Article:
He has wells on his property, too. He spent $25,000 to have the second one drilled in July because the first was producing half its normal amount of water. He connected the two, and they still aren't producing enough to keep his corn and soybeans irrigated. He left about two-fifths of his 1,700 acres unplanted this year, and he's been pumping water onto the rest, spending $22,000 a month for fuel.
"If I run out of water, they'll be dead in two weeks," he said.
— Charles Bartels in Little Rock, Ark.
For some, the drought will likely be a money-maker — especially those who fall outside the dry-weather zone.
One of those farmers is Harlan Anderson. The rainfall on his 800-acre farm near Cokato in southern Minnesota has been normal, maybe a bit more. That means he'll have alfalfa, corn and soybeans to sell when others don't, and he'll benefit from rising prices.
But demonstrating what he described as his Scandinavian sense of reserve, Anderson said he feels a little guilty when talking about how he expects to profit from the misfortune of other farmers in the Upper Midwest.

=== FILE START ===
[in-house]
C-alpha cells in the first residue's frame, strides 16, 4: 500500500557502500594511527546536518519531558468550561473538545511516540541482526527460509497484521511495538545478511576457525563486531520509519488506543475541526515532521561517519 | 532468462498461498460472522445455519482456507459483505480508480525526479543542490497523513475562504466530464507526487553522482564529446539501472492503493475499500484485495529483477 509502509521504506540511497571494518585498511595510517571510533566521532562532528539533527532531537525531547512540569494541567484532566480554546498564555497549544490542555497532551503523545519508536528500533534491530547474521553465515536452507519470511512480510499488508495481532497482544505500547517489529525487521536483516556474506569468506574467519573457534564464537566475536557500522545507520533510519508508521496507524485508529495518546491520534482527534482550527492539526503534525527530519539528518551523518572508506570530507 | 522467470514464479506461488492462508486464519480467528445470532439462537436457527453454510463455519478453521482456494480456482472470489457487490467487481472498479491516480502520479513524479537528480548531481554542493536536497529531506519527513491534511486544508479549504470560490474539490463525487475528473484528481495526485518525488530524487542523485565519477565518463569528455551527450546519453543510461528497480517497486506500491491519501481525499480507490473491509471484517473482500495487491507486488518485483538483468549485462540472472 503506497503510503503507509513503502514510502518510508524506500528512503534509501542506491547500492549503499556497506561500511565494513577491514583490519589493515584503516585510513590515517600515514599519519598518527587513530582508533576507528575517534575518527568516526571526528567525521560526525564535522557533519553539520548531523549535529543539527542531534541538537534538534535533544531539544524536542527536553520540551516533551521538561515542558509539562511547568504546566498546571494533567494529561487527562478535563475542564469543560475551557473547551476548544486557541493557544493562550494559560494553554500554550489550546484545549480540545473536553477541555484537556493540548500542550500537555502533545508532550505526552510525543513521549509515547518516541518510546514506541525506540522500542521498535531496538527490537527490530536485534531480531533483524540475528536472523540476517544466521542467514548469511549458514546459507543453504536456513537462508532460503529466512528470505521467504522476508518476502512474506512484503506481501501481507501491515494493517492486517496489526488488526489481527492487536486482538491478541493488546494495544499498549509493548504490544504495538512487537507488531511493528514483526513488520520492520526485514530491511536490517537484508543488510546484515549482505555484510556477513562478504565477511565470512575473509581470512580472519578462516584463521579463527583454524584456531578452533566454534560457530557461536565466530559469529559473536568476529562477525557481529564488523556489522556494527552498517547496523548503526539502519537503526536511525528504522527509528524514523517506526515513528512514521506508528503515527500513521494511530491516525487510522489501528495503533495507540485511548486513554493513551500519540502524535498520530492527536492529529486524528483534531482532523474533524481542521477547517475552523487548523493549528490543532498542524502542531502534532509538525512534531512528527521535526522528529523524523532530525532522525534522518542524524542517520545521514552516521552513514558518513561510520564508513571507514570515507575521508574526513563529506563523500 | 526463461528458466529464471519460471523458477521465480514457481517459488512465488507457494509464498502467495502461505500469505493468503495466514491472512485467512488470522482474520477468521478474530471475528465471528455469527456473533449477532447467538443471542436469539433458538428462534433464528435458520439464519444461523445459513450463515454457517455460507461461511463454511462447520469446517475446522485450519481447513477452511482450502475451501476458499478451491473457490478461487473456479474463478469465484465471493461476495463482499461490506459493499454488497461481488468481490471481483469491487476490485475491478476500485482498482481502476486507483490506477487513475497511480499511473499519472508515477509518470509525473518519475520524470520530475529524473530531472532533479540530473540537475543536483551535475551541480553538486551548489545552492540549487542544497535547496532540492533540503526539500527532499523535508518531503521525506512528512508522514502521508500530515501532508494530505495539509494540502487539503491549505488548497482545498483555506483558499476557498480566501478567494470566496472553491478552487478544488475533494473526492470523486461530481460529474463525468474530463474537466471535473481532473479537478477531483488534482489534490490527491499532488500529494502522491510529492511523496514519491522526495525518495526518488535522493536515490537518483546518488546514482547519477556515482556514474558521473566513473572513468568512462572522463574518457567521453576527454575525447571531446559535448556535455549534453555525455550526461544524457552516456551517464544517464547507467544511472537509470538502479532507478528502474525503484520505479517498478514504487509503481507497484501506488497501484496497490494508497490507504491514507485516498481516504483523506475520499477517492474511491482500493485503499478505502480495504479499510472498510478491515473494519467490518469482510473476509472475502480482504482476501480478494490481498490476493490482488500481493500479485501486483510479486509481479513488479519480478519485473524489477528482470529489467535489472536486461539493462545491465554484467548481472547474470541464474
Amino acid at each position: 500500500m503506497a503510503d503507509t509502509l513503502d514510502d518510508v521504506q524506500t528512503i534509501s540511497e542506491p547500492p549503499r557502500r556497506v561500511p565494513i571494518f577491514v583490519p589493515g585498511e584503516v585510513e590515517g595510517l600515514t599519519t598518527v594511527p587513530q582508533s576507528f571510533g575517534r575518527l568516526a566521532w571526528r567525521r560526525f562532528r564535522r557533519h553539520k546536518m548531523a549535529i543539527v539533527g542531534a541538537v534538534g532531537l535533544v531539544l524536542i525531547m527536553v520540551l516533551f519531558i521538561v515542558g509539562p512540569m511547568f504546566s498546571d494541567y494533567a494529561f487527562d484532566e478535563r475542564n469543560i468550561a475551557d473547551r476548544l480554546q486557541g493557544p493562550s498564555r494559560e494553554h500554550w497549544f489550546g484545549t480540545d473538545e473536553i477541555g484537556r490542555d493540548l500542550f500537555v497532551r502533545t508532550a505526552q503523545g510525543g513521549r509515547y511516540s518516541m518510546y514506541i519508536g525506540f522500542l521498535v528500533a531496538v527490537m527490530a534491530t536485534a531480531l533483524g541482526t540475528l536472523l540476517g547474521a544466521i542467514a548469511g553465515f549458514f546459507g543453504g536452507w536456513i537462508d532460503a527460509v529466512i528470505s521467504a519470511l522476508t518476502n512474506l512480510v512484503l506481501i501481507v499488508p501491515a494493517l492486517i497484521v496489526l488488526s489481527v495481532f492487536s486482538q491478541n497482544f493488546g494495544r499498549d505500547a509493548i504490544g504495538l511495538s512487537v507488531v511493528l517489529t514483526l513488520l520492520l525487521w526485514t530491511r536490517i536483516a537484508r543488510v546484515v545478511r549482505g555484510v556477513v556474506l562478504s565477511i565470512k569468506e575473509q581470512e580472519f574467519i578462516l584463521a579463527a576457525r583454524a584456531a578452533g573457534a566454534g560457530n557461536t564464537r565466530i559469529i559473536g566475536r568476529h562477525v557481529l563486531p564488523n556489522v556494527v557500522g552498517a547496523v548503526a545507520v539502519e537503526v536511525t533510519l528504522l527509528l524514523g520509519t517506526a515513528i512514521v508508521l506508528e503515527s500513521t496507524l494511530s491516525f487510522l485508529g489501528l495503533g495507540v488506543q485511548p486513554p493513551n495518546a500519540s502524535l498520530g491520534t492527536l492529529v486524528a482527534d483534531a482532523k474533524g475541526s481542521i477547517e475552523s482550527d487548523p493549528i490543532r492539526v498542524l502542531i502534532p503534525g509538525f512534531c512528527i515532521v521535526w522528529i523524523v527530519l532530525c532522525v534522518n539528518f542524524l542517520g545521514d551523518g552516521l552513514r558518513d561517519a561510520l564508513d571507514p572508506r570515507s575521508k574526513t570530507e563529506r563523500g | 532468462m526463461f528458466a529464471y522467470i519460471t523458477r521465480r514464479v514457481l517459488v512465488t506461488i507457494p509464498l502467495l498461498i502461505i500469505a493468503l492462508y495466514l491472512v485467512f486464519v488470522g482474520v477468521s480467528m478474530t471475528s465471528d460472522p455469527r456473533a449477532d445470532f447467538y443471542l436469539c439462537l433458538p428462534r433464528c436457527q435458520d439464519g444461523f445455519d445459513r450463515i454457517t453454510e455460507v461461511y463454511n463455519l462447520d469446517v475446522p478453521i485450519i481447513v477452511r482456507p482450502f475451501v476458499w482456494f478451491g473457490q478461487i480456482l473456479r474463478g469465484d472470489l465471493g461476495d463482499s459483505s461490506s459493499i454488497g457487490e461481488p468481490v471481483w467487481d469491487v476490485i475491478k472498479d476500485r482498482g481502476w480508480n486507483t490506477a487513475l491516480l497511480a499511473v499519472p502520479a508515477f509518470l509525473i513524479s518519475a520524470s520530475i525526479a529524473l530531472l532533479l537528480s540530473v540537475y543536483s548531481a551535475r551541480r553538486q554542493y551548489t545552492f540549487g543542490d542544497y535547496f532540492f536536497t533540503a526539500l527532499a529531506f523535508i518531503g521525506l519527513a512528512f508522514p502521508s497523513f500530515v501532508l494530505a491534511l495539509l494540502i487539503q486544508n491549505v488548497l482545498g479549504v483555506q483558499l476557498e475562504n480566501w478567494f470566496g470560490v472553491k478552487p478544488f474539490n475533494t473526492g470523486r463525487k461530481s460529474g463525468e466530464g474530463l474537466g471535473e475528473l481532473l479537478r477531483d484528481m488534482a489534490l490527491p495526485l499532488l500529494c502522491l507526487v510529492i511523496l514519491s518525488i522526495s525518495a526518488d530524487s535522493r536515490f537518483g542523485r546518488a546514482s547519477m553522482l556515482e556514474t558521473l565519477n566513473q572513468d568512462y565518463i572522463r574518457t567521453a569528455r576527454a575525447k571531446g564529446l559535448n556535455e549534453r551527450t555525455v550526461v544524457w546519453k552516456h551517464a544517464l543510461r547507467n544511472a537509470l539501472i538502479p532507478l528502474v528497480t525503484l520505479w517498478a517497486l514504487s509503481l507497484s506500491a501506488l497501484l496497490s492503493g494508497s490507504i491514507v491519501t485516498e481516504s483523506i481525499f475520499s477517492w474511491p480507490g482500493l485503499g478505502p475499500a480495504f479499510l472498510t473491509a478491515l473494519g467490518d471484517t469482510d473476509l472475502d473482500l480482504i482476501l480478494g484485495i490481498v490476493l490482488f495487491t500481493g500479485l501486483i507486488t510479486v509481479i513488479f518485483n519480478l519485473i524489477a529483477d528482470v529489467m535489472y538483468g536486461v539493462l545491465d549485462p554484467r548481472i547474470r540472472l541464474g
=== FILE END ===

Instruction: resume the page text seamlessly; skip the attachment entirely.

"My projection is that our gross profits for the year will double," Anderson said. "The drought has certainly been good to me. Don't say that too loud."
He's started getting frequent calls in recent weeks from livestock farmers around the country. Some usually grow their own feed, while others buy it from farmers like Anderson. All are starting to worry about their supply.
"Looking ahead, they're trying to decide if there's a sufficient supply of feed, can they afford it and are they going to keep feeding their dairy cow or their horse — or are they going to shoot them?" Anderson said.
— Patrick Condon in Minneapolis
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